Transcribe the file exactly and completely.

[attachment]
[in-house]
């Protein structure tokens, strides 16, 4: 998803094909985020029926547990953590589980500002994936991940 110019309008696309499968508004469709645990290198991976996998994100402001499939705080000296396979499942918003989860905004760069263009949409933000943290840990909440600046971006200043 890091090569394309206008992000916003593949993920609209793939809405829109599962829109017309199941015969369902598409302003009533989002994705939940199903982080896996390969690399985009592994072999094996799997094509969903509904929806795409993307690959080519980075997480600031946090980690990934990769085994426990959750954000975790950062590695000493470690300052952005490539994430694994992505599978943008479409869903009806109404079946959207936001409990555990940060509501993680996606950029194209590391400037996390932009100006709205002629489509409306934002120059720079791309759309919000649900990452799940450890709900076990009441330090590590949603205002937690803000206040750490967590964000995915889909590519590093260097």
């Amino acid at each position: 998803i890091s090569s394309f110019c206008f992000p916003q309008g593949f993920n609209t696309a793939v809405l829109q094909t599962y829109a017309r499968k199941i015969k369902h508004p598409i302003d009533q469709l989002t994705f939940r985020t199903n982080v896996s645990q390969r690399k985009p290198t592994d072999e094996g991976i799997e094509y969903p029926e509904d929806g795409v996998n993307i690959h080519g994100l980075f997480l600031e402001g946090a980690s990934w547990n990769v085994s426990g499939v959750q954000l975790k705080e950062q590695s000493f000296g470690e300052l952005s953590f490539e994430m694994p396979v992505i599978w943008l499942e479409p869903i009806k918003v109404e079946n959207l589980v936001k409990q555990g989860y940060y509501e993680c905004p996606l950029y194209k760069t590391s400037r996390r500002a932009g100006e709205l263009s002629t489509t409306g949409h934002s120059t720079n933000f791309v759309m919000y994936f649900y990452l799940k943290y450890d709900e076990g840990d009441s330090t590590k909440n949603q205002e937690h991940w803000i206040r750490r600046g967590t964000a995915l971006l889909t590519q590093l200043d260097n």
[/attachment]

[in-house]
């Protein structure tokens, strides 16, 4: 998803094909985020029926547990953590589980500002994936991940 110019309008696309499968508004469709645990290198991976996998994100402001499939705080000296396979499942918003989860905004760069263009949409933000943290840990909440600046971006200043 890091090569394309206008992000916003593949993920609209793939809405829109599962829109017309199941015969369902598409302003009533989002994705939940199903982080896996390969690399985009592994072999094996799997094509969903509904929806795409993307690959080519980075997480600031946090980690990934990769085994426990959750954000975790950062590695000493470690300052952005490539994430694994992505599978943008479409869903009806109404079946959207936001409990555990940060509501993680996606950029194209590391400037996390932009100006709205002629489509409306934002120059720079791309759309919000649900990452799940450890709900076990009441330090590590949603205002937690803000206040750490967590964000995915889909590519590093260097």
């Amino acid at each position: 998803i890091s090569s394309f110019c206008f992000p916003q309008g593949f993920n609209t696309a793939v809405l829109q094909t599962y829109a017309r499968k199941i015969k369902h508004p598409i302003d009533q469709l989002t994705f939940r985020t199903n982080v896996s645990q390969r690399k985009p290198t592994d072999e094996g991976i799997e094509y969903p029926e509904d929806g795409v996998n993307i690959h080519g994100l980075f997480l600031e402001g946090a980690s990934w547990n990769v085994s426990g499939v959750q954000l975790k705080e950062q590695s000493f000296g470690e300052l952005s953590f490539e994430m694994p396979v992505i599978w943008l499942e479409p869903i009806k918003v109404e079946n959207l589980v936001k409990q555990g989860y940060y509501e993680c905004p996606l950029y194209k760069t590391s400037r996390r500002a932009g100006e709205l263009s002629t489509t409306g949409h934002s120059t720079n933000f791309v759309m919000y994936f649900y990452l799940k943290y450890d709900e076990g840990d009441s330090t590590k909440n949603q205002e937690h991940w803000i206040r750490r600046g967590t964000a995915l971006l889909t590519q590093l200043d260097n």